It is perilously easy for the new and the novel to take up time that should be reserved for the Father. And in our world today there is always something new and different. Good things, important things often squeeze out the claims of the Father.
Simply stated the good crowds out the best.
REFLECT & PRAY
When you are invited by the Father to participate in what He is doing, there is only one wise choice. Drop everything else and jump at the chance to participate in His kingdom plans.
Father thank You that when You invited me to enter Your kingdom, although I was somewhat reluctant and had to do a great deal of reflection and searching, I came!
The Father’s offer of salvation is pictured as an invitation to a great banquet or feast. Everything has been prepared and readied for all who accept. But sadly, throughout history, the majority reject His kind and wonderful invitation. They reject the invitation because they reject the Father who issued it. How tragic!
But what about children of the King? The Father is always at work and He invites us to participate. It is so sad, that children of the King very similar excuses to those of everyone else. We offer excuses because of our selfishness and personal agendas. We put ourselves, before our Father.
So many of the things that we focus on will be there tomorrow. There is so often no hurry to do what we put first, rather than what we should do first. We all have obligations and commitments. But sadly, our thinking is skewed and our priorities are terribly out of whack.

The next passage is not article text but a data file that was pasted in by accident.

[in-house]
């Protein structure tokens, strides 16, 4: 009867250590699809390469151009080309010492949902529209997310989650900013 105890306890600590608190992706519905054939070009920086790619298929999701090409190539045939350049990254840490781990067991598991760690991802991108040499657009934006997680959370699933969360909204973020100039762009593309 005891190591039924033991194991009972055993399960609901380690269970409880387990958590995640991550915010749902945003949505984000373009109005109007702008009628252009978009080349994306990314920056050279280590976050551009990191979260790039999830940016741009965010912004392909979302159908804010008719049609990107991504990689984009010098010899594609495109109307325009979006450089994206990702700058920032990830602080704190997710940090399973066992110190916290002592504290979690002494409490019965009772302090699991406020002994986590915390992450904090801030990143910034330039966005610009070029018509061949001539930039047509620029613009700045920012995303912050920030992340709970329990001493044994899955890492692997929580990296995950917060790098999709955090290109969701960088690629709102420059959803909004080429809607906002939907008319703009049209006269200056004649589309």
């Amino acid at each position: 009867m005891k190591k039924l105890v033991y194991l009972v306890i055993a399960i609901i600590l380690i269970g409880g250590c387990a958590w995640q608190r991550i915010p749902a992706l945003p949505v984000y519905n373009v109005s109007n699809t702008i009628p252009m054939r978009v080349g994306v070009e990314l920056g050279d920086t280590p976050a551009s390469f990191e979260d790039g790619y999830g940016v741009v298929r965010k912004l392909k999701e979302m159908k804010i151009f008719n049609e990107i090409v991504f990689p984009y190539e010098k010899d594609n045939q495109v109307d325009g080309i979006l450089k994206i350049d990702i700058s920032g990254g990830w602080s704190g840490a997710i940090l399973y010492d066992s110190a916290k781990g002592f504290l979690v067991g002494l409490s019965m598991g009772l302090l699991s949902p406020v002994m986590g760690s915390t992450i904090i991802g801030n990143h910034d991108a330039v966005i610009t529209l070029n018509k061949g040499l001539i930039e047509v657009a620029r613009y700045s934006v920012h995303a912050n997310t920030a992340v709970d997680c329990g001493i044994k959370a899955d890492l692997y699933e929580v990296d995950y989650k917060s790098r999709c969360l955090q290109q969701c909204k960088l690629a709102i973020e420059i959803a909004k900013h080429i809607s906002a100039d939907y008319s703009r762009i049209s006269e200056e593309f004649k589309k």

When you find yourself making excuses, do a self-check. Ask yourself why? Does it boil down to the simple fact that you just do not want to come and participate? Whose kingdom are we in? Do we belong to our Father’s kingdom or one of our own making?
Before the Father, our flimsy excuses are nothing less than not so transparent selfishness. Further, they are an insult to Him.
There is a difference between a reason and an excuse. There are times when we may have a legitimate reason for what we do or don’t do. An excuse is often a “smokescreen” for not doing what we know we ought to do.
Billy Sunday defined an excuse as “the skin of a reason stuffed with a lie.”
“The person who is good at excuses is usually not good at anything else” (Wiersbe).
When we pause for a moment and reflect, how many times has the Father asked us, again and again, to come and participate in whatever He has planned, we do not take him up on His offer. Rather than come and participate in whatever he has planned, it is all too easy to make lame, selfish excuses. How can we be so foolish as to turn down our loving Poppa?
Winston Churchill once quipped, “You can always count on Americans to do the right thing – after they’ve tried everything else.”
How often are children the King so much like that, with the singular exception that we don’t always do the right thing no matter how many other things we try first.